Pentagon: Air defenses showed N Korean missile could strike US

Early warning American military systems warned that a North Korean missile launched earlier this week could hit as far as the coast of California or the Aleutian Islands, according to a US media report.

On Tuesday morning, North Korea launched a missile which initial telemetry readings from the United States suggested could hit the country but actually landed in the sea between Japan and China.

Two sources familiar with the issue told CNN on Sunday that they believe that the North Korean missile was designed to avoid missile defenses and were similar to a hypersonic glide.

The Federal Aviation Administration (FAA) grounded a number of West Coast fights on Monday afternoon (local time) around the time of the missile launch.

However, later on North American Aerospace Defense Command (NORAD) determined those initial reads were incorrect.

“As a matter of precaution, the FAA temporarily paused departures at some airports along the West Coast on Monday evening. Full operations resumed in less than 15 minutes. The FAA regularly takes precautionary measures. We are reviewing the process around this ground stop as we do after all such events,” the FAA said in a statement.

An American member of Congress who had been given a briefing of the events said that military officials did not immediately “have a good feel” for the North Korean missile’s capabilities and described the situation as “ugly.”

“NORAD followed established procedures to gather information and coordinate with other military commands, allies, and security partners. NORAD determined that there was no credible threat and therefore did not issue a warning of a missile threat to Canada or the United States,” Pentagon spokesperson John Kirby said in a statement.

“NORAD is committed to working closely with our interagency partners to ensure they understand normal process and procedures. We refer to FAA’s statement that they initiated a ground stop for less than 15 minutes as a precaution and are reviewing the process for their decision,” he continued.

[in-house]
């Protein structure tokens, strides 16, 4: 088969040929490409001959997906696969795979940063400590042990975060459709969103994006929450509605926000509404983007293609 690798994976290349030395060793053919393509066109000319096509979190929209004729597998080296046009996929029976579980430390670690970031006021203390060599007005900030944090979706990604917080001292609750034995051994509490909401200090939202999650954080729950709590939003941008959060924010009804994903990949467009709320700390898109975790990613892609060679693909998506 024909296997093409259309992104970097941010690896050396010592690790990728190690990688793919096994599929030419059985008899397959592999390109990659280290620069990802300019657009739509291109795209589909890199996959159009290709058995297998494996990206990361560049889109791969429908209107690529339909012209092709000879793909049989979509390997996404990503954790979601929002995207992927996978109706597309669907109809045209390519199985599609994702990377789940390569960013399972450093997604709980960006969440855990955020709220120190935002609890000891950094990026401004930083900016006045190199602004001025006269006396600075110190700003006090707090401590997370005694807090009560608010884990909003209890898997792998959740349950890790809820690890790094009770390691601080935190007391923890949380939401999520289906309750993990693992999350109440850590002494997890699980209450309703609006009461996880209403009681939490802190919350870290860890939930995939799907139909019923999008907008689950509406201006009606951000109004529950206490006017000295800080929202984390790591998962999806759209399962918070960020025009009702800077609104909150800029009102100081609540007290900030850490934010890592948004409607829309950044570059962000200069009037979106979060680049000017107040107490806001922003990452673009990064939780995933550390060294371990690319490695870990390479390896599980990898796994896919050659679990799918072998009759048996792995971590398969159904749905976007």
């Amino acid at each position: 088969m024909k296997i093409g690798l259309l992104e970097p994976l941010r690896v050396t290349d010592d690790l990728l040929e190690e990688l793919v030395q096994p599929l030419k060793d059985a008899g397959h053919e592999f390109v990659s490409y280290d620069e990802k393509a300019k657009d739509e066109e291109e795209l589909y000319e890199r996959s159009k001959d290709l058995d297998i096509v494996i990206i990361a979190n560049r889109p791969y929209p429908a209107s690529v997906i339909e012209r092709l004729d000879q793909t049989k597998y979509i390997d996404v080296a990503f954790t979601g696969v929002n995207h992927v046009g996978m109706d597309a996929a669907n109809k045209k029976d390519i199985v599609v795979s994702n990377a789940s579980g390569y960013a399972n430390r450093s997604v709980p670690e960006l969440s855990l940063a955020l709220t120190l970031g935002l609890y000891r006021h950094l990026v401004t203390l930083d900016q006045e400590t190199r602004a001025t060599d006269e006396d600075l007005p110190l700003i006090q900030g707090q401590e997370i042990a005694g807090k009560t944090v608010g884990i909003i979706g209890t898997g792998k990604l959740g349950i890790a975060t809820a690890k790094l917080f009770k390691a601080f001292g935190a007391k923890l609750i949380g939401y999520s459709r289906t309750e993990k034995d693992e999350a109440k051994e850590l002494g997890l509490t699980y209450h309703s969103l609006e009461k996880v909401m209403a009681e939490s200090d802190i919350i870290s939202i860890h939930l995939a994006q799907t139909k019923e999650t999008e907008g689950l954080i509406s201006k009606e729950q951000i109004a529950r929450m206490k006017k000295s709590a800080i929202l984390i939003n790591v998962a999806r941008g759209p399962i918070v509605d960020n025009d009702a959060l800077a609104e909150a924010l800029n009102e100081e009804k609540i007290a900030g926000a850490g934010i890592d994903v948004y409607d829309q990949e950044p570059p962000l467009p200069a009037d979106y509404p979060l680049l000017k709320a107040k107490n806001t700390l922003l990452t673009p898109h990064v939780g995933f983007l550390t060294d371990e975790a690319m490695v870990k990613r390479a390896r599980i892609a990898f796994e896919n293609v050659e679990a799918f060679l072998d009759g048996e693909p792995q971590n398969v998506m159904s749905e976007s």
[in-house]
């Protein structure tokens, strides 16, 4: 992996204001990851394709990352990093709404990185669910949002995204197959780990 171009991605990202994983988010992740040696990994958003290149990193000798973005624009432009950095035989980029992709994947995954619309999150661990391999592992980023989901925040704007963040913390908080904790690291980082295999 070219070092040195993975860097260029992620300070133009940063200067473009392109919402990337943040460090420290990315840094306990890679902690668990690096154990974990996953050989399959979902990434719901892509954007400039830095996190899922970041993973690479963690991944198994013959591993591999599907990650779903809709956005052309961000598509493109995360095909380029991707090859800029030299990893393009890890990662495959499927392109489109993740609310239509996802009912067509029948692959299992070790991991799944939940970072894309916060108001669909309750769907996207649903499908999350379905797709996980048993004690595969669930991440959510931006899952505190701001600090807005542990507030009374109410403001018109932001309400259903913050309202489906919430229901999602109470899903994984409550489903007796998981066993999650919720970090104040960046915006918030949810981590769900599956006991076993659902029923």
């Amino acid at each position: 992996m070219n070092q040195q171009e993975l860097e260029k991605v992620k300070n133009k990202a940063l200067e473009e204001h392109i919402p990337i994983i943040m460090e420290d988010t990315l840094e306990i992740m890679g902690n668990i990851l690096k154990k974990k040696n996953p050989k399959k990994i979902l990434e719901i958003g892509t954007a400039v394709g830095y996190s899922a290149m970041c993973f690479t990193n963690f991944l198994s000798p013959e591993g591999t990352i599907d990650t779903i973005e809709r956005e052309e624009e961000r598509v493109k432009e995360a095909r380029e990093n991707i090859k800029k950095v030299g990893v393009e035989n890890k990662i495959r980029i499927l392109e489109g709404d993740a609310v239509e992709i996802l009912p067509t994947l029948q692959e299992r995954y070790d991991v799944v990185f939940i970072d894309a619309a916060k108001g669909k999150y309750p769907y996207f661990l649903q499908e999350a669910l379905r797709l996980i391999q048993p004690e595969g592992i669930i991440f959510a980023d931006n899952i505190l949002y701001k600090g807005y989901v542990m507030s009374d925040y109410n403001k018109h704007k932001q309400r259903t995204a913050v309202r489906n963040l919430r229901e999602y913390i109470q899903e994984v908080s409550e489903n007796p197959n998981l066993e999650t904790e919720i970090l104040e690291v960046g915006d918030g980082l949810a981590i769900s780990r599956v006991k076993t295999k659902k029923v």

On Friday, North Korea fired two more ballistic missiles, which South Korea detected.

North Korea’s state news agency KCNA said on Saturday that the tests were held to “check and judge the proficiency in the action procedures of the railway-borne regiment.”

KCNA said Friday’s launches “demonstrated high maneuverability and rate of hits,” adding that, “Issues were discussed to set up proper railway-borne missile operating system across the country.”

South Korea’s military said Friday it had detected what it presumed were two short-range ballistic missiles (SRBMs) launched eastward from North Pyongan Province on the west coast of North Korea, near the border with China.

US Secretary of State Antony Blinken has called North Korea’s missile tests “profoundly destabilizing”.

“We are very focused with allies and partners in making sure that they and we are properly defended and that there are repercussions, consequences for these actions by North Korea,” Blinken said in an interview with MSNBC.

The administration of US President Joe Biden on Wednesday imposed its first sanctions. Washington also called on the United Nations Security Council to take action against several North Korean individuals and entities accused of violating resolutions that ban North Korea’s missile and nuclear weapons development.

A North Korean foreign ministry spokesperson said in a statement the new sanctions underscore hostile American intent aimed at “isolating and stifling” the North despite Washington’s repeated calls for Pyongyang to resume diplomacy.

“The US is intentionally escalating the situation even with the activation of independent sanctions, not content with referring the DPRK’s just activity to the UN Security Council,” the statement said.

The spokesperson said that the North’s development of the new missile is part of its efforts to modernize its military and explained that it does not target any specific country or threaten the security of its neighbors.

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